Welcome to the Prank House: The First Reality Video Game

welcome to the prank house first reality video game

How much better would Big Brother be if, during the middle of a conversation about who backstabbed who, or why Person A and Person B should form an alliance, someone let loose an angry goat in the house, or a robot suddenly ripped around the corner and began to flood the room with smoke? The answer you are looking for, is “significantly,” and that is what the Prank House hopes to offer when it debuts on October 4.

If you have ever watched any reality TV, odds are that you have wished that you could shoot the participants with a paintball gun, or release a wild animal into their house at least once. Don’t lie, you know you have. The Prank House is a new concept designed to allow you as the viewer, to be able to interact with — and influence- – the outcome of the scheduled e-competitions, making it the world’s first reality video game.

The concept of the Prank House is simple: You put a group of contestants together in a house, split them into teams, and the top person on both the winning and losing teams with the most points at the end of the week advances to the final round. The events will be held from Monday through Saturday, a winner will then be announced, and a new group of contestants will begin at the start of each week. But as you might expect, with a name like “Prank House,” things are not quite that simple.

Once you download the app from the official website, prankhouse.com, you sign up and choose a team that you wish to support. Once you are registered, it becomes your job to help your team through competition in scheduled events. For example: one morning might see two dunk tanks, each with a member of the opposing teams. Users at home will then try to shoot the target, and the team that has the most hits will dunk the opposing team member and gain points for their team. Basically, it is all a matter of teamwork, and the people in the house — at least in the case of the dunk tanks — have little to no control over the outcome.

Other events will require an even greater sense of teamwork, as some games will need a cumulative effort to affect the outcome. One example is the foosball game, where contestants will be playing on a special table with specific paddles. Users online will attempt to rally together; once a consensus has been reached and a majority of users on the same team agree on a specific paddle, the opposing team member will receive a slight electrical shock when they touch that paddle. Obviously, it won’t be enough to hurt them, just enough to distract them and allow the other team to take the advantage. Then there are the other things in the house, like the paintball guns and the smoke-filled robots.  While the other games are designed to gain points, these are there, basically, to mess with the contestants.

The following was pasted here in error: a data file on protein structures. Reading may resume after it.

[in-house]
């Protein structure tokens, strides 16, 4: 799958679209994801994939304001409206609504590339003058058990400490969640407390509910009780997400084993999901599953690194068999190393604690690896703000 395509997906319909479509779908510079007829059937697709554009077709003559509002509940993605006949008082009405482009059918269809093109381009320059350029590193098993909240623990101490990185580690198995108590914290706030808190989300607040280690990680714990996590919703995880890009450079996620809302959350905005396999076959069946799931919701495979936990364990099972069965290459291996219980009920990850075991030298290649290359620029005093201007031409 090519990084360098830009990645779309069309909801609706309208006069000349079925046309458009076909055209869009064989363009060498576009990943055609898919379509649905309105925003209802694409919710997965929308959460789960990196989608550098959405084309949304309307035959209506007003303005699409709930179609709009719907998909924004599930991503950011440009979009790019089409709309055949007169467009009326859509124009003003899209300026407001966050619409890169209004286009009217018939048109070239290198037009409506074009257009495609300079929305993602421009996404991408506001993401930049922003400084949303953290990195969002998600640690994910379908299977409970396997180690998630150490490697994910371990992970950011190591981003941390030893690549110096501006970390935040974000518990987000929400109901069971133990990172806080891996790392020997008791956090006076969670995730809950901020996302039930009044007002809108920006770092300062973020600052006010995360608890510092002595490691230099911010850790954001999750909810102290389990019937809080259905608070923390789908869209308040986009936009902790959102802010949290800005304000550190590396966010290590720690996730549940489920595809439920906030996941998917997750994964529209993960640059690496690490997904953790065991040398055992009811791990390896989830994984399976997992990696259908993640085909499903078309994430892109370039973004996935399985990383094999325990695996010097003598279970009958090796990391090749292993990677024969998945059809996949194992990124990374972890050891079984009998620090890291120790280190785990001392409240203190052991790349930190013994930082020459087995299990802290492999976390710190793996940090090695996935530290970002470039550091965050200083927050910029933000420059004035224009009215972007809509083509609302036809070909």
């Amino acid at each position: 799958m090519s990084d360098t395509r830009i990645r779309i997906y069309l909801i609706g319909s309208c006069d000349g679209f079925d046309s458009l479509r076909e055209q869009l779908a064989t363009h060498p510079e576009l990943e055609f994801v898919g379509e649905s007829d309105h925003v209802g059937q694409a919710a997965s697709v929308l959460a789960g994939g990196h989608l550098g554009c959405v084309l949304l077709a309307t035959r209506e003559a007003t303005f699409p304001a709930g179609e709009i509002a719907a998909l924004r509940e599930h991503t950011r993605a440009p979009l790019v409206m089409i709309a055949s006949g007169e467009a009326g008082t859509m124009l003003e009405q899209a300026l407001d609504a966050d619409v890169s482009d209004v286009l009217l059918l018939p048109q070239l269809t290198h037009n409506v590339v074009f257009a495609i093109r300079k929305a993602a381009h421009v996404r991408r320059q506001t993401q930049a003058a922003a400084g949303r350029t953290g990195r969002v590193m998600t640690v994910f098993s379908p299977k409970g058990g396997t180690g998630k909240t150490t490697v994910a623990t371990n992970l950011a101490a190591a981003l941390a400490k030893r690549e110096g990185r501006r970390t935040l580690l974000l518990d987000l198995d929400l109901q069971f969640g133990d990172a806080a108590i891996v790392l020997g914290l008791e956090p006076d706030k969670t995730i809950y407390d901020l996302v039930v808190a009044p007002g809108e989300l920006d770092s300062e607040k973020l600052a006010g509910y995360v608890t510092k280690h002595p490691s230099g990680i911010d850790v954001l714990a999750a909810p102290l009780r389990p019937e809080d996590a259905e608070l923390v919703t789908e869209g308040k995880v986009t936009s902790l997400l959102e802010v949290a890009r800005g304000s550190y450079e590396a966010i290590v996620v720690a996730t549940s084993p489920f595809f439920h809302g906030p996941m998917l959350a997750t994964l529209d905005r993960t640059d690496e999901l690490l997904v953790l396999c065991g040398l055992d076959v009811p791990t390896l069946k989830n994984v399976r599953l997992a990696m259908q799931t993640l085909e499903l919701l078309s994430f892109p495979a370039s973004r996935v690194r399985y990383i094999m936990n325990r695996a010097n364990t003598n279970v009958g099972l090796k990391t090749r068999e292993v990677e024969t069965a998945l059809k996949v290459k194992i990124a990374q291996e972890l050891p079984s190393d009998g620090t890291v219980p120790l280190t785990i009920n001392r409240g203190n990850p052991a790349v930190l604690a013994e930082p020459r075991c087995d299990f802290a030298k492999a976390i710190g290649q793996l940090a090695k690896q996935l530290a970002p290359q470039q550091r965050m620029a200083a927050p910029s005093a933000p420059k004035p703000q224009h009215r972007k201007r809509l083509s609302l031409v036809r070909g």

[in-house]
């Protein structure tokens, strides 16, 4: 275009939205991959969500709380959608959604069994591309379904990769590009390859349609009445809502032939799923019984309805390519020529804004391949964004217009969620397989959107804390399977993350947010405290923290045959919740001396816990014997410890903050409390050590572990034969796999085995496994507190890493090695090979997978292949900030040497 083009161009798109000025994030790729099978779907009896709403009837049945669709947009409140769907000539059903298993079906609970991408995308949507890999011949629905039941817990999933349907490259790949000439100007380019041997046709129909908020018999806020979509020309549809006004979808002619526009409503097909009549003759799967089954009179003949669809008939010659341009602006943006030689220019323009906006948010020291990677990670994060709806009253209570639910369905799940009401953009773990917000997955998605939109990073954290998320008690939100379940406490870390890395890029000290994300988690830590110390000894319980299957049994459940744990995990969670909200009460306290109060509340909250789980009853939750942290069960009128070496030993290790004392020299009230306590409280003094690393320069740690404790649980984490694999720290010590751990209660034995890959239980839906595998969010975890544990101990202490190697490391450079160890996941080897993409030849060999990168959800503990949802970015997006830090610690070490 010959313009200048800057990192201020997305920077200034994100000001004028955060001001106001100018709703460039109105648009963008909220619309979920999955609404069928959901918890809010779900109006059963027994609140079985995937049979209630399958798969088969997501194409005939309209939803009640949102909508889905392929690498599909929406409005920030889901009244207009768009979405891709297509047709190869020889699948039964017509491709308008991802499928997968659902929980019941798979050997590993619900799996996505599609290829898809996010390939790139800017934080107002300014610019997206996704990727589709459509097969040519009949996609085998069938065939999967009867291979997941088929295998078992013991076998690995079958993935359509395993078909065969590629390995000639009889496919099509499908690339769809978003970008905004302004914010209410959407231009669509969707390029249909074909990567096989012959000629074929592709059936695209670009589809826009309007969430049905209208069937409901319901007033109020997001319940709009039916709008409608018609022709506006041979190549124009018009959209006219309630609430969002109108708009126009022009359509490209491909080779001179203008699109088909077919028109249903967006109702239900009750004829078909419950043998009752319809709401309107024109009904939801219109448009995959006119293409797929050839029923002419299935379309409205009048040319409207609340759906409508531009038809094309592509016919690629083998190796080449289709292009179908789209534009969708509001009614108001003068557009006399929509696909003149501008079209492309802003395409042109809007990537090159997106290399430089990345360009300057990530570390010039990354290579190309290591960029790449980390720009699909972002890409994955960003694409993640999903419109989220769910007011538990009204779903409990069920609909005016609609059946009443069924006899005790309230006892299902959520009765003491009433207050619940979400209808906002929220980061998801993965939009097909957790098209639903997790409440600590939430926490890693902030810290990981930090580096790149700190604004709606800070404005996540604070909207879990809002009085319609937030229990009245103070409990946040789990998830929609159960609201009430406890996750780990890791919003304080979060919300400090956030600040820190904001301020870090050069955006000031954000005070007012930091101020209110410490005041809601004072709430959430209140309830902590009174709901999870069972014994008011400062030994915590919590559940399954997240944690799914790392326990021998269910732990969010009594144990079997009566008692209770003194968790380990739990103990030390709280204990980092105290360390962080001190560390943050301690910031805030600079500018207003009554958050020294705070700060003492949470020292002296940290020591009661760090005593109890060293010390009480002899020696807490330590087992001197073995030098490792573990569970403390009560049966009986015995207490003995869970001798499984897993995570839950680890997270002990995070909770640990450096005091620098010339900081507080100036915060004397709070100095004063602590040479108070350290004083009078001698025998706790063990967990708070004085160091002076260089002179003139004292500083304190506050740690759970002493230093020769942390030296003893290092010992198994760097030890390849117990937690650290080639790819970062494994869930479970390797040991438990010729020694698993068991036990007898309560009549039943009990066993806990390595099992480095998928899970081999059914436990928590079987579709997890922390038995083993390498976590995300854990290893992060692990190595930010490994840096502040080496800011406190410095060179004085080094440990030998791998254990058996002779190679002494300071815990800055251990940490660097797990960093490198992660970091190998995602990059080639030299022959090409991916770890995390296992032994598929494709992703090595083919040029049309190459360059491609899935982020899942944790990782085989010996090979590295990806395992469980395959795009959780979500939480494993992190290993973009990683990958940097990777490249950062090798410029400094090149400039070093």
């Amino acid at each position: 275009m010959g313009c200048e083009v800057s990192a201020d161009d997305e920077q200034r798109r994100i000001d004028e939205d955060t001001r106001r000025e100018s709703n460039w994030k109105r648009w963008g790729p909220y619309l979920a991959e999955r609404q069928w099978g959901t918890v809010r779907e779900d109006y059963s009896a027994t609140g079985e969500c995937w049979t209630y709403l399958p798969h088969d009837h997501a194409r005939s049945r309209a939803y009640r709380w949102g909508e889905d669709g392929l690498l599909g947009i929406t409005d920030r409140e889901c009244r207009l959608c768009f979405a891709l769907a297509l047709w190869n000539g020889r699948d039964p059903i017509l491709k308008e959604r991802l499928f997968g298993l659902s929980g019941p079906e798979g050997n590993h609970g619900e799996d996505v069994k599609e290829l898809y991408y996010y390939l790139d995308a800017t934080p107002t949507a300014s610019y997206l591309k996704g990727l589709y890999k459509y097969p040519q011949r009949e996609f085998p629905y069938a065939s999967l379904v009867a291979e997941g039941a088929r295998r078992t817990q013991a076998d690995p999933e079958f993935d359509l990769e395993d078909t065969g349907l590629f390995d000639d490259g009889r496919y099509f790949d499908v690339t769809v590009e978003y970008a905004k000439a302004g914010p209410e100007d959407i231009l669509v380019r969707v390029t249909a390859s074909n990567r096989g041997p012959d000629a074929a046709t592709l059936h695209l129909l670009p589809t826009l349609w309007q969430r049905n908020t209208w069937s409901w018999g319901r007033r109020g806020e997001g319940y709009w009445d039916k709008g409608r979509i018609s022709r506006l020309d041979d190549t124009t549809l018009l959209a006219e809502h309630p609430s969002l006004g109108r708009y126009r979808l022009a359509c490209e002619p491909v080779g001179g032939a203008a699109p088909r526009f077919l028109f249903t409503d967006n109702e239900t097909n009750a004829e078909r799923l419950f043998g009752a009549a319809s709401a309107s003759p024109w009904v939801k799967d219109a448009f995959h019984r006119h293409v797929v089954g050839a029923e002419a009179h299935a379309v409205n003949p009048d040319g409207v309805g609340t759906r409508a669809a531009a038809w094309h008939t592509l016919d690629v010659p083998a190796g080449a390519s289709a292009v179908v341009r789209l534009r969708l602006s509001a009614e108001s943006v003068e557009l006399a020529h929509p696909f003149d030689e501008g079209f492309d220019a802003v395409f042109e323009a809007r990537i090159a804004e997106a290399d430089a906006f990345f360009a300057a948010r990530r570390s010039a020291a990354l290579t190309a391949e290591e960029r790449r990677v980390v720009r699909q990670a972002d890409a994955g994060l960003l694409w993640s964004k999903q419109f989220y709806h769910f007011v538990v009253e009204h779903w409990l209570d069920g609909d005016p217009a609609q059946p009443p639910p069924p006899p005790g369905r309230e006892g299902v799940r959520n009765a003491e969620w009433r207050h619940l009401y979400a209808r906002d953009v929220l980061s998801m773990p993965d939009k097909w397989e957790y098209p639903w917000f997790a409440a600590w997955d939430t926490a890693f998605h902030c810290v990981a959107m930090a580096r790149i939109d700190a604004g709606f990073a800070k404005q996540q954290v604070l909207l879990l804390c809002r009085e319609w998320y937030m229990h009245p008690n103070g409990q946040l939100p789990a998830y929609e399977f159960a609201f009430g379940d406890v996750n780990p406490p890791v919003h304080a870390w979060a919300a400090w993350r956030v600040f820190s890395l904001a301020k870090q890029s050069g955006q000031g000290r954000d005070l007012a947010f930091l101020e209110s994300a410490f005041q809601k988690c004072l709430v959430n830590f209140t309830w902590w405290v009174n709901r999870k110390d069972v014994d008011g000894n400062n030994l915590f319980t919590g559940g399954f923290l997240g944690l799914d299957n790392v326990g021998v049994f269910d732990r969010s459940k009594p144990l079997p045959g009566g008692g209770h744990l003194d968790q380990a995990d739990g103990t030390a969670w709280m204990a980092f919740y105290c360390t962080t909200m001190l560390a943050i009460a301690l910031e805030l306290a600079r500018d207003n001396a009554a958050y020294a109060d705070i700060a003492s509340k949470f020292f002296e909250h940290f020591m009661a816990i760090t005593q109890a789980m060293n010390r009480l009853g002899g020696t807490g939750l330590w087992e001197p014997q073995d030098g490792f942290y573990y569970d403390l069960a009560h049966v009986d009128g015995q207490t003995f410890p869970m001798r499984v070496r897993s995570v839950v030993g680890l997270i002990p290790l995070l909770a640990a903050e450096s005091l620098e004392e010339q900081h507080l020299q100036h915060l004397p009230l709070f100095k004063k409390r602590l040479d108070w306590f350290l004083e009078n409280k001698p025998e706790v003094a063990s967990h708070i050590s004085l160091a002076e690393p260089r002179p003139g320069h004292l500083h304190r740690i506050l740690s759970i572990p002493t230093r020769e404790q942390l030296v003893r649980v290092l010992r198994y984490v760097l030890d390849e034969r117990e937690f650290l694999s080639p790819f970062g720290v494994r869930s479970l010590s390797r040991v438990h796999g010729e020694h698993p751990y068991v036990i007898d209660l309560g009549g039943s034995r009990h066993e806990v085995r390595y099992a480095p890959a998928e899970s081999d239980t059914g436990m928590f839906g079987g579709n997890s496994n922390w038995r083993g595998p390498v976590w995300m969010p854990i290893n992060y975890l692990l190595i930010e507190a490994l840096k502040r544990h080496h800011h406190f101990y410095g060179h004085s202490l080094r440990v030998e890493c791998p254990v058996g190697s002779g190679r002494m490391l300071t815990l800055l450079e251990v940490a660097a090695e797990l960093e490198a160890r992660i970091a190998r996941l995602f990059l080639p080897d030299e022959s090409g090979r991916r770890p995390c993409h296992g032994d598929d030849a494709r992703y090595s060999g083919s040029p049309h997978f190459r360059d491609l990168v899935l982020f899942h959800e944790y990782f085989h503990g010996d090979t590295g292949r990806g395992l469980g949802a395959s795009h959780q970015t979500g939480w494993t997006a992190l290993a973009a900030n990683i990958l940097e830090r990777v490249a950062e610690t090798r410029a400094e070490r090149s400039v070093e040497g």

Developed by Brigam White and Taran Chadha, the genesis of the Prank House came from the simple, honest idea of hating bankers.welcome to the prank house first reality video game prankhouse app

“It was right around the recession, and we were in advertising. Everyone was so scared and mad that we said, ‘let’s create a site where people can laugh’ and get a little recession revenge,” White said.

From that idea, the website “shootthebanker.com” was born in 2009. The concept is just what you might expect: Visitors to the website would be greeted by a “banker” (an actor paid to play a banker) in a suit that would hurl insults at the visitors, telling them that they were poor. In a recession-drenched world, people flocked at the chance to take out a little faux payback, and users were given the opportunity to take out their aggressions via an interactive paintball gun that marked the banker with sweet, sweet pellets of justice.

Once the site gained a bit of recognition, it began to receive 50,000 unique views per day. In less than a month, the site had been visited by over a million unique visitors, but the success could not overrule the costs, and soon shootthebanker.com closed its digital doors. Its legacy survived, though, and the success of the interactive website was enough to help White and Chadha obtain funding for their next idea, an interactive reality video game.

“People liked [shootthebanker.com] so much, we moved ahead with Prank House,” White said. “Our goal was to make the virtual world of the Internet more real.”

“We think the Internet is really changing from a tool to have a second life, into a tool just to live in a cooler way.”

The Prank House will take the shootthebanker.com concept and ratchet it up several notches. The house will be filled with 20 paintball guns, 15 shockers, 10 RC cars, 3 robots and a goat — a very angry goat according to the website. To gain control of the devices, you will purchase tokens. The money from the tokens will go to keeping the house and the servers running, and a portion of the proceeds from token sales will be donated to a charity of the winner’s choice.

As for the contestants, White and Chadha will be bringing in a group of 12 “internet celebrities” to participate each week. The first week’s lineup is set, but it will officially be announced on October 1.

The app itself is currently available for download for PC, Mac and Linux. A Facebook add-on will be available in time for the season 1 debut on October 4, and plans are in motion to bring the app to mobile devices for later seasons.

Let the games begin.

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